RETURN HOME OF MISS E. P. HUGHES, M.A., BARRY. RECEPTION BY THE BARRY EDUCATIONAL SOCIETY. INTERESTING GATHERING AT HANNAH- STREET SCHOOL. MISS HUGHES ON HER RECENT TRAVELS. In honour of the recent return of Miss E. Price Hughes, M.A., of Barry, formerly Principal of Cambridge Training College, from her extended visit to Japan and other countries in the far East, a reception was held on Friday evening last at Hannah-street School, Cadoxton, the central hall of which was very tastefully decorated for the occasion. There was a large attendance of teachers, and many ladies and gentlemen of the town. The chair was occupied by Mr A. G. Legard, M.A., H.M. Chief Inspector of Schools for Wales, and amongst those present were Mr J. Lowdon, J.P., Dr W. Lloyd Edwards and Miss Edwards, Alderman J. C. Meggitt and Mrs Meggitt, Councillor J. A. Hughes, Rev J. Byrne, Miss M. E. Meredith, Rev D. H. Williams, M.A., Councillor Dr P. J. O'Donnell, Mr Edgar Jones, M.A., and Mrs Jones, Mr J. E. Rees, Miss Fleming, Miss G. Masterman, Mr E. T. Williams, Mr J. Lloyd Jones, Miss Fraser, Mr R. E. Hughes, B.Sc., H.M.I. (Swansea), Mr Bell. M.A. (head-master of Ponty- pool County School), Miss Raw (Normal Depart- ment, Cardiff University College), Miss Pointon and Miss Hagarty (Aberdare Hall, Cardiff), &c. During the interesting proceedings, Miss Mary Evans, R.C.M., who, like Miss Hughes, is a native of Carmarthen, sang several songs in excellent style. Miss Evans is a favourite pupil of Signor Randegger; she possesses a mezzo-soprano voice of very sympathetic timbre, and sang with remark- able effect" The Rose and "The River and the Sea," Y Fam a'i Baban," and 0 dry those tears," being warmly applauded after each song. The Chairman, in opening, the proceedings, expressed the pleasure he felt in offering on behalf of the Barry Educational Society, their warmest welcome to Miss Hughes, whose name was a house- hold word in Barry and throughout the Princi- pality. Miss Hughes had travelled much in foreign countries for a long time, but her affection for home and her native land had not changed. Miss Hughes had been away nearly three years, Thi3 Society was started about the time she" left, and now, on her return, she found the Society a very successful institution, popular amongst all grades of teachers. They wanted in Barry to keep abreast of the times, and he hoped Miss Hughes would tell them something as to how to improve their Society. They were not narrow-minded, and would welcome any hints which Miss Hughes had to offer. When the Prince of Wales returned from his Colonial tour, he told the people of this country to wake up." Mr Moseley, addressing a Cardiff audience last week, also said the people of this country must keep abreast of the educational progress of other countries, or they would be left behind. During her travels abroad, Miss Hughes had seen schools and school methods in about thirty different countries of the world, and they would be glad to hear whatever impressions of her experience she had to offer. Mr Legard concluded by cordially welcoming Miss Hughes, both as an educationist and also as an old friend. (Cheers.) Miss G. Masterman, the hon. secretary of the Society, read the address of welcome, which was couched in the following terma :— The Barry and District Educational Society desire to take this opportunity of offering you a hearty welcome on your return home from your extended tour. We esteem it a high privilege to be able to greet one who has worked so enthusiastically and faithfully in the cause of Education, and one whose name is honoured both at home and abroad. We rejoice that, although your sympathies with Education are universal, yet above all you are zealous for the good of your native land, and cherish equally with us all that we hold most dear in our national life. It is graoifying to us at Barry that one, who is such an authority upon Educational matters, has come into our midst, and who, we feel sure, will extend to this Society warm sympathy and support in its educational work. Therefore, in the name of the Barry and District Educational Society, I offer you Croesaw Miss E. P. Hughes, on rising to acknowledge I the address, and the cordiality of the welcome accorded to her, was heartily greeted. Miss Hughes expressed the thanks she felt not only for the warmth of the reception but also for the kind thought which lay behind that meeting. She had been present at many welcome gatherings, meetings at which welcome was extended to her in many places in America, Japan, and other countries, by brown people, yellow people, and white people not of one's own race, but it was all the more gratifying to receive such a reception as she had this evening from her own people, from her friends at Barry, some of whom were Britons, and some like herself Ancient Britons. (Cheers). She was glad of the opportunity of saying a few words on this occasion. Since she left Barry more than two and a half years ago, Miss Hughes said she had been round the world." Fortunately, unlike many travellers, she had time to go from place to place slowly, and in each country she had an opportunity of living with the people and amongst I the people, which had proved to her a great advantage. First of all she wen h to America, and had opportunities of visiting the slums of Chicago as well as the palaces Of millionaires in New York. She had visited the crowded cities of the East, as well as the lonely cattle ranches of the West In continuing her journey, Miss Hughes said she had her first taste of the arduous experiences of camping out. In Japan she gained many hearts by calling that country The England of the East." After spending some time in Japan, Miss Hughes continued her tour, visiting the Malay States, Java, Burmah, Ceylon, and then home. It was a long journey, but on the whole it was a, very pleasant and interesting one. Whilst in Japan, Miss Hughes said, she was invited to take up the professorship of a men's college, which she accepted, and she was struck with the noble and chivalrous manner in which she was alwavs treated by the Japanese students of that college." In the course of a graphic description of her travels abroad, Miss Hughes spoke of the intense appreciation cherished by the Japanese for nature and art. Two striking lessons she had learnt in connection with her tour. We, the inhabitants of the British Isles, could no longer afford to regard ourselves, from an insular point of view, merly as citizens of the western world. We, in this small island, were the heart and centre of an enormous Empire. If the whole of the subjects of King Edward VII. were gathered together in one place, only one face in seven would be white. This fact in itself imposed upon them a tremendous responsibility, which, as sons and daughters of the Mother Country, they should endeavour fully to realise. She had never known before how it was to look at things from an Oriental point of view. Great Britain had a mass of Oriental subjects to- wards whom those at home should learn to realise their grave responsibility. As teachers they could best impart to the children how to become worthy subjects of this great Empire. While she admired the splendid characteristics and superb sense of justice displayed by British subjects abroad, yet 3he was struck with their marvellous ignorance. In Hong Kong (China) and Upper Burmah, for instance, she visited schools, maintained with British money, the native children at which had not the remotest idea that they were subjects of the British King. The Americans were right and we jwere wrong in not cultivating a spirit of patriotism in the schools. Patriotism was system- atically taught in the schools of America, and also in Japan, in fact, in Japan it was the one religion "1)J)le, and their greatest ambition seemed the privilege of dying for their ■>vas not an empty Jingoism, bat if the people, created and and it was time ^^oire, to 'O!l:e of country. Referring to the new Education Act, Miss Hughes said the measure was passed during her stay abroad. If she had been Minister of Education in England she would not have framed such a Bill, and it was a measure that must be altered. (Cheers.) But as teachers they must remember that education was something above and beyond sectarian differences and party politics, and the Act must be carried out in a true educa- tional spirit. There were parties which had been wronged by the Bill but there was one party which above others had been wronged, and that was the party of women. Why should women not be represented by themselves in the operations of the measure ? The reason was obvious; women were, politically speaking, non-existent, and that was the reason why they were being ignored. Co- option was a very sorry thing at best, and while it was necessary that a few experts should be co- opted — men who probably would not be publicly elected, men who would represent no one but themselves-still she felt that women should take a necessary part in the administration of an essentially democratic organisation like the Education Act. There were more girls in school than boys, and more women teachers than men. She hoped, therefore, that this much-needed change in the measure would be made when the other changes were being effected, and that women would be granted, not only the privilege of being co-opted, but the right of being elected to seats on the Education Committees. Concluding an ad- mirable and exceedingly interesting address, Miss Hughes said it was difficult to explain adequately the lessons which she had learnt during her visits to other countries it was also difficult for many of her hearers to appreciate those lessons, difficult to get them across that gulf which necessarily existed, to comprehend the relations between the East and the West, but she hoped that the two lessons which she had pointed out would be realised and acted upon. Miss Hughes expressed the great regret she felt that, owing to ill-health, she was obliged to abandon the work she so muck cherished at Cambridge, but she was greatly com- forted by the fact that she had decided to settle down in Barry, a town which was so intensely democratic, composed so largely of working-men, and a town the people of which were so keen on the subject of education. It was gratifying that the Educational Society had done so much good from an educational point of view, and here again she understood the women preponderated as members. She hoped to spend many years in Barry, and to have an opportunity of using any knowledge and experience she had obtained for the benefit of the town generally. (Cheers). Dr W. Lloyd Edwards said he was glad that Miss Hughes was now a citizen of Barry, and expressed the hope that at the next opportunity she would be elected by the vote of the people to a seat on the Town Education Committee. (Cheers). Describing the work of the Society, Dr Edwards said papers had been read during the session by some of the best authorities on educational matters in South Wales. The motto of the University College of Wales at Aberystwyth was "Nid byd, byd heb wybodaeth (not a world, a world without knowledge), and he thought that this motto appropriately applied to Barry, where there existed such an intense love for education. (Cheers). Mr R. E. Hughes. B.Sc., Swansea, on behalf of the western side of Glamorgan, welcomed Miss Hughes back to her native country after her long travels. By her return Wales had gained a great intellectual strength, and her counsel would be sought on educational matters throughout the Principality. Welsh-people had a great part to play in the British Empire, and the educational strides which Wales was making by means of her colleges and schools, with all their faults, were daily qualifying her young people mora and more in this direction. Referring to Miss Hughes' remarks with reference to the teaching of patriotism in the schools, Mr Hughes said that there was probably a greater necessity for this in America than in this country, but he did not think that even in America they were doing more in the direction of manufacturing patriots than in Great Britain. Englishmen had a natural aversion to being manufactured by the State, and would be equally unwilling to having patriotism taught in the shcools. More in his opinion had been done in this direction by means of an intuitive feeling, and whatever was done to promote and encourage patriotism amongst the young should be done very carefully. (Cheers.) This concluded t:ie formal portion of the pro- ceedings, and some time having been spent in an informal manner, during which Miss Hughes renewed the acquaintance of her many friends present, the conpany partook of refreshments at the kind invitation of the Educational Society. The gathering altogether was most pleasant and interesting, and was a pronounced success.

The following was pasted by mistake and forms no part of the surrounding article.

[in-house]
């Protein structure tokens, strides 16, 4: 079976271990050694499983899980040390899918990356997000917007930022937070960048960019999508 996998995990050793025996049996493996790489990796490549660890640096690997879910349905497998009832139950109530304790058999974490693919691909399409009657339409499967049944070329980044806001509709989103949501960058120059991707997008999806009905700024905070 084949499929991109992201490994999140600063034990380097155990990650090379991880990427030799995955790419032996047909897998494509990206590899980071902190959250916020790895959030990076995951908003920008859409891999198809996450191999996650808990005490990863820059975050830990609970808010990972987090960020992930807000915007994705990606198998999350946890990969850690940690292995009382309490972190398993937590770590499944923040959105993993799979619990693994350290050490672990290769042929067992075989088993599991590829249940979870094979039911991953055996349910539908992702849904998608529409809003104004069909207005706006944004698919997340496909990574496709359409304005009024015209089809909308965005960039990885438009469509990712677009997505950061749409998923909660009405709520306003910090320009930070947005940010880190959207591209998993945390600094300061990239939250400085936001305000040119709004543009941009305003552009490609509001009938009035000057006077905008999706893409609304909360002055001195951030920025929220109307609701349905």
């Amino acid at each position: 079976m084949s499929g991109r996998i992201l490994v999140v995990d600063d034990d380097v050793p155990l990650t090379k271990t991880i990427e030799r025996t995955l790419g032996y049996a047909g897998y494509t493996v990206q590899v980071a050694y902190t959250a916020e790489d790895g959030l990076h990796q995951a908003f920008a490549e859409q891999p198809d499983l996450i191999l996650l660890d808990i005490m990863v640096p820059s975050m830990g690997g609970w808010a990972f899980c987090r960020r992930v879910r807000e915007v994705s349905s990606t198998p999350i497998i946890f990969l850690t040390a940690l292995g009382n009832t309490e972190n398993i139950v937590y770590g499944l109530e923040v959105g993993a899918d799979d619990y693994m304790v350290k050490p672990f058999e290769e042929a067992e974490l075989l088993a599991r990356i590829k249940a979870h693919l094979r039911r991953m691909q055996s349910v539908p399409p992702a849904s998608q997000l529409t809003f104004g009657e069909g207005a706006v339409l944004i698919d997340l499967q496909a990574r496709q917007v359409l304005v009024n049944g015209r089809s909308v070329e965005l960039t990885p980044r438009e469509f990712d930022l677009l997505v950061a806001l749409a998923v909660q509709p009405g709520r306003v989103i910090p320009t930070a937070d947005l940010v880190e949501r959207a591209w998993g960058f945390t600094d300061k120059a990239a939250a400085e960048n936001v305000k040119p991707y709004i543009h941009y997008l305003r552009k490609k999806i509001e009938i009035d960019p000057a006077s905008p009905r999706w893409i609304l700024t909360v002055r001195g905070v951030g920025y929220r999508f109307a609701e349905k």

BARRY RAILWAY ENGINEER. MR W. W. WADDELL APPOINTED TO THE VACANT POST. We are pleased to learn that Mr W. W. Waddell, C.E., for a number of years assistant engineer to the Barry and Vale of Glamorgan Railway Com- panies, has been appointed to the more responsible post of resident engineer, rendered vacant by the recent death of Mr J. Bell. The appointment is a highly popular one, Mr Waddell being held in much respect throughout the Barry district.